After reading the advertising critiques for my online 4650 class, I noticed that when critiquing an ad it is easy to do it from your own point-of-view (pov), but what we should do is examine the ad from the target market's pov. This can be very difficult at times - and is one of the hurdles of advertising. You may end up designing an ad for a target market that is 180° different from you. That is why whenever possible it's a good thing to have your target market look at and critique your ads.
In regard to the assignment, I want to review a few key terms in advertising that have specific definitions in that context.
Positioning - this term means how is the product 'positioned' in the mind of the consumer to set it apart from the competition. There are several different positioning strategies that can be utilized: product attribute & benefits, price/quality, use or application, product class, product user, competitor, and cultural symbol.
Appeals - now, I know this sounds like "how appealing was the ad to you?" but it isn't about that. It's about the message structure of the ad. How are you attracting the attention of your target market? Appeals can be placed in one of three basic categories: emotional, rational or a combination of the two. There are also a couple specific appeals talked about in our book: comparative, fear, and humor. How is the ad appealing to the consumer - is the question you should ask yourself when evaluating an advertisement.
Advertising execution - how are you going to present or execute the appeal? Execution is about the manner in which you construct the ad. Your textbook suggests several different execution styles: straight sell, scientific/technical evidence, demonstration, comparison, testimonial, slice of life, animation, personality symbol, imagery, dramatization, humor, and combinations of these.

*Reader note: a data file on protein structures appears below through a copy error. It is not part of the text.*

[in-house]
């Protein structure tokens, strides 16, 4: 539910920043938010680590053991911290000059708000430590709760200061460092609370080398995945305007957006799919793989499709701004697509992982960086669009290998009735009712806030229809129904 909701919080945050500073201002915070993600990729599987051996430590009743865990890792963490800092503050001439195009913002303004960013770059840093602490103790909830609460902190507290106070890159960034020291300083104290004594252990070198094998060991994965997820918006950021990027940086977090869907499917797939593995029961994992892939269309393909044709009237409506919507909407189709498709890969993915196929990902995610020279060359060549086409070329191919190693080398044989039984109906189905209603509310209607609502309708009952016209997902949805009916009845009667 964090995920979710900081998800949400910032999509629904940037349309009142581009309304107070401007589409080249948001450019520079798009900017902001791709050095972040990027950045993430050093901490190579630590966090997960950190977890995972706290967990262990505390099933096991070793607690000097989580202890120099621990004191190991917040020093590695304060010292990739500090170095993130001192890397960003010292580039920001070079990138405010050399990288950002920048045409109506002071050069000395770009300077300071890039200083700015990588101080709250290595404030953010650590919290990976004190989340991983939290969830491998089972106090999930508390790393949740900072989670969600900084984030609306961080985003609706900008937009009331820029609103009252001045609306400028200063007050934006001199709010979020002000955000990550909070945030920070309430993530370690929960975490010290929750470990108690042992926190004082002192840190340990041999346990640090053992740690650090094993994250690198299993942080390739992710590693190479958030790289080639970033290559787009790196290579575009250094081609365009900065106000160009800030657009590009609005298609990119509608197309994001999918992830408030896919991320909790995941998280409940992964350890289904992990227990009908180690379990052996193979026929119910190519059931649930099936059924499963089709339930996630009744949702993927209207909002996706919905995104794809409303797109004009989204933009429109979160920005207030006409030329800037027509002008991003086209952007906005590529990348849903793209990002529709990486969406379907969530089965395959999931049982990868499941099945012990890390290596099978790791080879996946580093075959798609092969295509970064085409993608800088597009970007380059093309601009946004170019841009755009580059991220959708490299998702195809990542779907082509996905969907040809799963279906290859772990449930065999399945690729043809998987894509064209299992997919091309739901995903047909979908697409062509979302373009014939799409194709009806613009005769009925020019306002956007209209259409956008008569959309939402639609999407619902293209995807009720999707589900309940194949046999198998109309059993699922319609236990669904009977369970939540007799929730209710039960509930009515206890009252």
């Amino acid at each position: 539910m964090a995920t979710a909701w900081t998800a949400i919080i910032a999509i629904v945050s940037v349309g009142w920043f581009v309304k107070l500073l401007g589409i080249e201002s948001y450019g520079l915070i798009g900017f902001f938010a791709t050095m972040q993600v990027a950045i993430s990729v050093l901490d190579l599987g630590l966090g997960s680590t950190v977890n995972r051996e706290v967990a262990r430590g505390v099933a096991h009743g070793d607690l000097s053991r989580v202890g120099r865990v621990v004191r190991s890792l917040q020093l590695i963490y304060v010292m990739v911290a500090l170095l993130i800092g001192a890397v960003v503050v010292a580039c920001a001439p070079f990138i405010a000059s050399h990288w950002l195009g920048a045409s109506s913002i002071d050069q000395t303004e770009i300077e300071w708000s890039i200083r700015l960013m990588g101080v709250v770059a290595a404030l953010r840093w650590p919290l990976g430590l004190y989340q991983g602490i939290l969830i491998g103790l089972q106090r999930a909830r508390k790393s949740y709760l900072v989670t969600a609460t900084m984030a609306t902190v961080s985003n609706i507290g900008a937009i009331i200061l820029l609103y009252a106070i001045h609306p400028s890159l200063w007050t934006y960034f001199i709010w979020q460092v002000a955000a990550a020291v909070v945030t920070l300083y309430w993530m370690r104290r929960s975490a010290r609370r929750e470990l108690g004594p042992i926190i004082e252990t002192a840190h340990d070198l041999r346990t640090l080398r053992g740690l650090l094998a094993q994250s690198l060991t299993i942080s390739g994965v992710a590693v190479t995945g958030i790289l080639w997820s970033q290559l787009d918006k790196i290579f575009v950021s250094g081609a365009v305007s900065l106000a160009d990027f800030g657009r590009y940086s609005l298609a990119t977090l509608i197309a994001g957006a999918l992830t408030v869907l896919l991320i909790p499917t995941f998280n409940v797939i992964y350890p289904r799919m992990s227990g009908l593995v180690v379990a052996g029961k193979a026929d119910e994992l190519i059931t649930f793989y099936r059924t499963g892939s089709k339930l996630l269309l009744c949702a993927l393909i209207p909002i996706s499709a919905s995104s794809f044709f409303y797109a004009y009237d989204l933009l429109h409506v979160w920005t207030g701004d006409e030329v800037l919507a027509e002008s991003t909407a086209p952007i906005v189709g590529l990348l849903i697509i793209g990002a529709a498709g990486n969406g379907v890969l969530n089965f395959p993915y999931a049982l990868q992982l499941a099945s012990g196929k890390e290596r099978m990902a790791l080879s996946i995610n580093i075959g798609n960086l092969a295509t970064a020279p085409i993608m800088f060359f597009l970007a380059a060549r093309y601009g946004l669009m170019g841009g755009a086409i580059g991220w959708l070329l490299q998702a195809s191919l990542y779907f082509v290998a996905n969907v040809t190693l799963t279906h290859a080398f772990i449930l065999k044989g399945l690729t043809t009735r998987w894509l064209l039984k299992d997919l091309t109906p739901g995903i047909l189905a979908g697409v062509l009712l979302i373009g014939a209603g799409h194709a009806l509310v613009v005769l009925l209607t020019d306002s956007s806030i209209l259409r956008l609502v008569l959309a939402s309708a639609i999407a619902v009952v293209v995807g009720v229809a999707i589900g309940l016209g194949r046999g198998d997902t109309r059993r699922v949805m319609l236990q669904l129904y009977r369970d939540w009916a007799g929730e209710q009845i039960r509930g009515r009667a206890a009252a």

Campaign theme - the central message or idea. What are you trying to get across to the target market? What ties all the parts of your IMC together - this is the campaign themes central focus.
Now, let's look at some of the advertisements from the assignment.
I will admit, that I personally like this ad a lot. I think it is clever and gets its message across in a creative and indirect way, but let's look at it from the target market's pov. Speaking of the target market - who is it? Given that smart cars are under $20k, I don't think they are targeting people who are Mercedes buyers. I think their target market is younger, educated, lower-middle income who strive to drive a quality car like Mercedes. Their target market probably includes recent college graduates and college students as well as 'green' consumers.
The appeal here is a combination - emotional/rational - emotional because of the humor of the 'lightbulb' car and the indirect headline but it is also rational because of the appeal to the quality of the Mercedes brand. Positioning is based on attributes and price/quality (getting Mercedes quality for dime-store pricing). The execution both humor and imagery.
I do believe for the target market the ad is effect - humor is a good appeal and execution to use for this market and the indirect headline also fits well with an educated consumer base. What I would be concerned about is Mercedes owners who are exposed to this ad and how it will impact their feelings about Mercedes.